This debut play features two gay robbers and a hell of a lot of cocaine
Playwright John O’Donovan’s first full-length play is set in the small Irish town of Ennis (where he grew up) in the wake of the 2015 constitutional referendum that validated same-sex marriage. It follows two young gay men in love, and the prospect of a marriage between two men hangs over much of the action.
But this isn’t a play about marriage equality. Instead, it’s about the knottier stuff of gay lives in certain corners of the world, and the kind of people who’ll never be the poster boys for the progressive cause.
Mikey (Eddie Orton) and Casey (Elijah Williams) are stuck on the rooftop of a house. They’ve just robbed a petrol station and found a significant stash of cocaine that’ll power much of their conversation for the next 90 minutes. The police aren’t far off, and while Mikey and Casey could wait them out and come down the next morning, it’s getting cold on that roof and they’re meant to be attending a party together.
So they’re stuck, and we’re stuck with them. At least they’ve got each other – and their cocaine – to keep them warm.
There’s no violence on stage, but there’s plenty of it described in O’Donovan’s full-throttle, finely observed script.
Orton’s Mikey moves like an animal who’s been backed into a corner and has just one instinct – to explode, fight back and cause maximum damage – and the only real question is exactly when he’ll be tipped over the edge. He’s not totally comfortable around the hyper-masculine and quietly homophobic people he grew up with, and he’s not totally comfortable around other gay men his age, given that he doesn’t fit the stereotype.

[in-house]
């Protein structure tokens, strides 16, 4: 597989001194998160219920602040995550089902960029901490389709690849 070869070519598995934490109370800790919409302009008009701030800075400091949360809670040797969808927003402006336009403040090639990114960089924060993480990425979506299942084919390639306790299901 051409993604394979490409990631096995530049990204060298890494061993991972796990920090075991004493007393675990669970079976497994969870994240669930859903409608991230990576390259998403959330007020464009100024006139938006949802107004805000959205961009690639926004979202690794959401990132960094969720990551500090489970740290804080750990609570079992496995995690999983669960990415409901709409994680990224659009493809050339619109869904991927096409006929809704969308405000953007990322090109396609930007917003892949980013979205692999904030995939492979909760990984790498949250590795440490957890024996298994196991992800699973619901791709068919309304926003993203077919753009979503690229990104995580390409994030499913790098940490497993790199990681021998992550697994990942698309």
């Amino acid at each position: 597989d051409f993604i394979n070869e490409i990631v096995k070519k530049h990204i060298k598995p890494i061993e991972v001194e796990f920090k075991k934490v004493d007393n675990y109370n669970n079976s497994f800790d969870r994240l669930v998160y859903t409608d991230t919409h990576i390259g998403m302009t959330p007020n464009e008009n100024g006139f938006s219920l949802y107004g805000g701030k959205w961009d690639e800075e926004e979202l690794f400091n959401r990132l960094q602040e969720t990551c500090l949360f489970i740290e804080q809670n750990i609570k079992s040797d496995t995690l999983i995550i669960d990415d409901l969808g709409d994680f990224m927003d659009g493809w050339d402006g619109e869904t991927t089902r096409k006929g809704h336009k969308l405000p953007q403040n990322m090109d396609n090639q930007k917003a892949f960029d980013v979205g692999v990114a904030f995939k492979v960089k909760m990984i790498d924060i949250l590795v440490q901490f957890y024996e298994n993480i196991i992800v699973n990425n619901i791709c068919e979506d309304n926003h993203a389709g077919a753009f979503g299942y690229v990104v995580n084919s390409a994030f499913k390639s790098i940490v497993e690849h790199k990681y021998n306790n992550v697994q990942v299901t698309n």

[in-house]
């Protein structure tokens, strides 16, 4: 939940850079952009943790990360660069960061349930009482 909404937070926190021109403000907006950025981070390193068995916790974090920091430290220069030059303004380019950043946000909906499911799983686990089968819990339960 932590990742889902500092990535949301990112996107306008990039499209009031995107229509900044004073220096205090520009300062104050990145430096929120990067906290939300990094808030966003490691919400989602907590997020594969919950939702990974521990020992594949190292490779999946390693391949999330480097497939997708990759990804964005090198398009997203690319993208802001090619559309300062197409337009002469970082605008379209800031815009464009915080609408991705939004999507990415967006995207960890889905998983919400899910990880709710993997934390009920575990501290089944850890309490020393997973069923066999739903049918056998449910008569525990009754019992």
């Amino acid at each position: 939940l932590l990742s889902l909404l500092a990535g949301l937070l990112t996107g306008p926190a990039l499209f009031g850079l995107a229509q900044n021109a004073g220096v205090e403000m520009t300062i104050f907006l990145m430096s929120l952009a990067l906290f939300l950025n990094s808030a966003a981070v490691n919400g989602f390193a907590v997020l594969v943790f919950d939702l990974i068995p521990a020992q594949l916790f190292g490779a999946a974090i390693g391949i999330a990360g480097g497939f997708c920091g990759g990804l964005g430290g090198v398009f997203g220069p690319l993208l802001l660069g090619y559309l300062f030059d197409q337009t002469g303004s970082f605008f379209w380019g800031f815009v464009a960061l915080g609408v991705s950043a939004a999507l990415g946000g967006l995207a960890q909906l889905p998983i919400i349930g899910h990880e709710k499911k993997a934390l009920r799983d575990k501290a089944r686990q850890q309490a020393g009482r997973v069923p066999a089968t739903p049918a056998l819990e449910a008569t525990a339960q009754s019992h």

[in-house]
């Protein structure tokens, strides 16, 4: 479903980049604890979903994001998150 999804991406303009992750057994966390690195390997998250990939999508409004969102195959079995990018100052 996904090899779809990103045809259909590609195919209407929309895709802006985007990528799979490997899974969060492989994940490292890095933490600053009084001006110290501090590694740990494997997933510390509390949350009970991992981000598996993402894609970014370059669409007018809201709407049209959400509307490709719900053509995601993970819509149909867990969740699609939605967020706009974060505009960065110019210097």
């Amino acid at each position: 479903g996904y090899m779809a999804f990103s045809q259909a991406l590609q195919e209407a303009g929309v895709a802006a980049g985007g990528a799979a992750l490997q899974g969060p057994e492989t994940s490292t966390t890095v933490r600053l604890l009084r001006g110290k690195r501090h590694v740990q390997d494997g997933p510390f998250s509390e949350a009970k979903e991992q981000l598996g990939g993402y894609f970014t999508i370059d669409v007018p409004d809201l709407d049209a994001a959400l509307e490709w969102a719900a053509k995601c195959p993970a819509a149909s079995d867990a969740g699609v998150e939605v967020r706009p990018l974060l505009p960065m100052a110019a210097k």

Williams makes the younger, closeted Casey a far gentler and kinder character than Mikey, despite his similar social background. Perhaps he’s gentler because he hasn’t yet had to stake his claim to life in the same ways as Mikey. Or perhaps because the secret he’s keeping from Mikey is weighing heavily.
They make a compelling duo in what is a very fine production directed with plenty of care and a dynamic pace by Warwick Doddrell. It’s balls-to-the-wall theatre, but delivered with restraint; Jeremy Allen’s realistic, slanted rooftop set is the perfect playing space, while Kelsey Lee’s lighting conjures up the exact feeling of staring up at black skies dotted with flickering stars. Melanie Herbert’s sound design mostly exists to ramp up tension in key moments and never draws attention to itself, while Stephanie Howe’s tracksuit costumes feel totally authentic.
Despite its value as a piece of entertainment, the play is also a reminder that it’s not quite enough to shift our laws to allow LGBTQIA people to live their lives with full equality. That’s still a struggle, but in a way, it’s the easy work. To create societies where there’s never a question of the validity LGBTQIA lives – where all families, friends and communities are accepting – is a far longer battle.